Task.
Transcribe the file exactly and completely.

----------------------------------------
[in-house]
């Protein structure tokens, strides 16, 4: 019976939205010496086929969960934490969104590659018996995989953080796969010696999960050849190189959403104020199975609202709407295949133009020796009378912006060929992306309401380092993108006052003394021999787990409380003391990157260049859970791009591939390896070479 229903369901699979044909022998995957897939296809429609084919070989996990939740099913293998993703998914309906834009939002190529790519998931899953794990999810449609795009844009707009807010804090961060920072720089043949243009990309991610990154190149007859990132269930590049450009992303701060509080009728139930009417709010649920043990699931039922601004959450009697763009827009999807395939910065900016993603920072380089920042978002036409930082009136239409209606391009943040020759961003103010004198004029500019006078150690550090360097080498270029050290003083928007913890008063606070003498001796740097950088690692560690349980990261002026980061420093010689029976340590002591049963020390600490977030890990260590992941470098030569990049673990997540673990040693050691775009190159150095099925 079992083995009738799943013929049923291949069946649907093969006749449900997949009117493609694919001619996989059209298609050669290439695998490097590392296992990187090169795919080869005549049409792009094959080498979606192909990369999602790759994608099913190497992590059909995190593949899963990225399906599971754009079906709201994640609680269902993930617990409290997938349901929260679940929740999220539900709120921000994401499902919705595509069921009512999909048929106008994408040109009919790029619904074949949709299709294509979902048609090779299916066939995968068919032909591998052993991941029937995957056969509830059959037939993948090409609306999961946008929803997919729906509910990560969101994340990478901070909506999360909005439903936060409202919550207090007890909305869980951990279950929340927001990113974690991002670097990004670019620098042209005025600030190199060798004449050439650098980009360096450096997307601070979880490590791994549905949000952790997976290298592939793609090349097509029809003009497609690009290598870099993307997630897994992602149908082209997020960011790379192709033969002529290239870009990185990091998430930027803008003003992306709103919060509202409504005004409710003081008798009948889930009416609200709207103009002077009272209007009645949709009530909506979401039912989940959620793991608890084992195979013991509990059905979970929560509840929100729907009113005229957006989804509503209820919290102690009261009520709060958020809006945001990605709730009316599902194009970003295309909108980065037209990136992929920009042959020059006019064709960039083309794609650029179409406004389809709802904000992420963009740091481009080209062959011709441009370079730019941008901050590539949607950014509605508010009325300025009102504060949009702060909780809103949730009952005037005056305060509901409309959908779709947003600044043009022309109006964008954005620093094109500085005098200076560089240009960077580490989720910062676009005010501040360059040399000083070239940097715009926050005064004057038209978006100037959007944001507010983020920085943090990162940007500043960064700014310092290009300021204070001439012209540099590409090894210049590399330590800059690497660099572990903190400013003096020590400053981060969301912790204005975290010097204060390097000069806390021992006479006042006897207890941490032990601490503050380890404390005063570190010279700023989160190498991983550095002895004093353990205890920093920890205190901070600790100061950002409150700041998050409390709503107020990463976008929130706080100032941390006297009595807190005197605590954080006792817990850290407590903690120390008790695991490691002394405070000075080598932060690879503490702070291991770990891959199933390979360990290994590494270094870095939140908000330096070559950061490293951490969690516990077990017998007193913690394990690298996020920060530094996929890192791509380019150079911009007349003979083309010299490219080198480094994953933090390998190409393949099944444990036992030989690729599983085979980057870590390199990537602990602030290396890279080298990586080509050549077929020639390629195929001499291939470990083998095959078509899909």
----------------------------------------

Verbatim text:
[in-house]
């Protein structure tokens, strides 16, 4: 019976939205010496086929969960934490969104590659018996995989953080796969010696999960050849190189959403104020199975609202709407295949133009020796009378912006060929992306309401380092993108006052003394021999787990409380003391990157260049859970791009591939390896070479 229903369901699979044909022998995957897939296809429609084919070989996990939740099913293998993703998914309906834009939002190529790519998931899953794990999810449609795009844009707009807010804090961060920072720089043949243009990309991610990154190149007859990132269930590049450009992303701060509080009728139930009417709010649920043990699931039922601004959450009697763009827009999807395939910065900016993603920072380089920042978002036409930082009136239409209606391009943040020759961003103010004198004029500019006078150690550090360097080498270029050290003083928007913890008063606070003498001796740097950088690692560690349980990261002026980061420093010689029976340590002591049963020390600490977030890990260590992941470098030569990049673990997540673990040693050691775009190159150095099925 079992083995009738799943013929049923291949069946649907093969006749449900997949009117493609694919001619996989059209298609050669290439695998490097590392296992990187090169795919080869005549049409792009094959080498979606192909990369999602790759994608099913190497992590059909995190593949899963990225399906599971754009079906709201994640609680269902993930617990409290997938349901929260679940929740999220539900709120921000994401499902919705595509069921009512999909048929106008994408040109009919790029619904074949949709299709294509979902048609090779299916066939995968068919032909591998052993991941029937995957056969509830059959037939993948090409609306999961946008929803997919729906509910990560969101994340990478901070909506999360909005439903936060409202919550207090007890909305869980951990279950929340927001990113974690991002670097990004670019620098042209005025600030190199060798004449050439650098980009360096450096997307601070979880490590791994549905949000952790997976290298592939793609090349097509029809003009497609690009290598870099993307997630897994992602149908082209997020960011790379192709033969002529290239870009990185990091998430930027803008003003992306709103919060509202409504005004409710003081008798009948889930009416609200709207103009002077009272209007009645949709009530909506979401039912989940959620793991608890084992195979013991509990059905979970929560509840929100729907009113005229957006989804509503209820919290102690009261009520709060958020809006945001990605709730009316599902194009970003295309909108980065037209990136992929920009042959020059006019064709960039083309794609650029179409406004389809709802904000992420963009740091481009080209062959011709441009370079730019941008901050590539949607950014509605508010009325300025009102504060949009702060909780809103949730009952005037005056305060509901409309959908779709947003600044043009022309109006964008954005620093094109500085005098200076560089240009960077580490989720910062676009005010501040360059040399000083070239940097715009926050005064004057038209978006100037959007944001507010983020920085943090990162940007500043960064700014310092290009300021204070001439012209540099590409090894210049590399330590800059690497660099572990903190400013003096020590400053981060969301912790204005975290010097204060390097000069806390021992006479006042006897207890941490032990601490503050380890404390005063570190010279700023989160190498991983550095002895004093353990205890920093920890205190901070600790100061950002409150700041998050409390709503107020990463976008929130706080100032941390006297009595807190005197605590954080006792817990850290407590903690120390008790695991490691002394405070000075080598932060690879503490702070291991770990891959199933390979360990290994590494270094870095939140908000330096070559950061490293951490969690516990077990017998007193913690394990690298996020920060530094996929890192791509380019150079911009007349003979083309010299490219080198480094994953933090390998190409393949099944444990036992030989690729599983085979980057870590390199990537602990602030290396890279080298990586080509050549077929020639390629195929001499291939470990083998095959078509899909």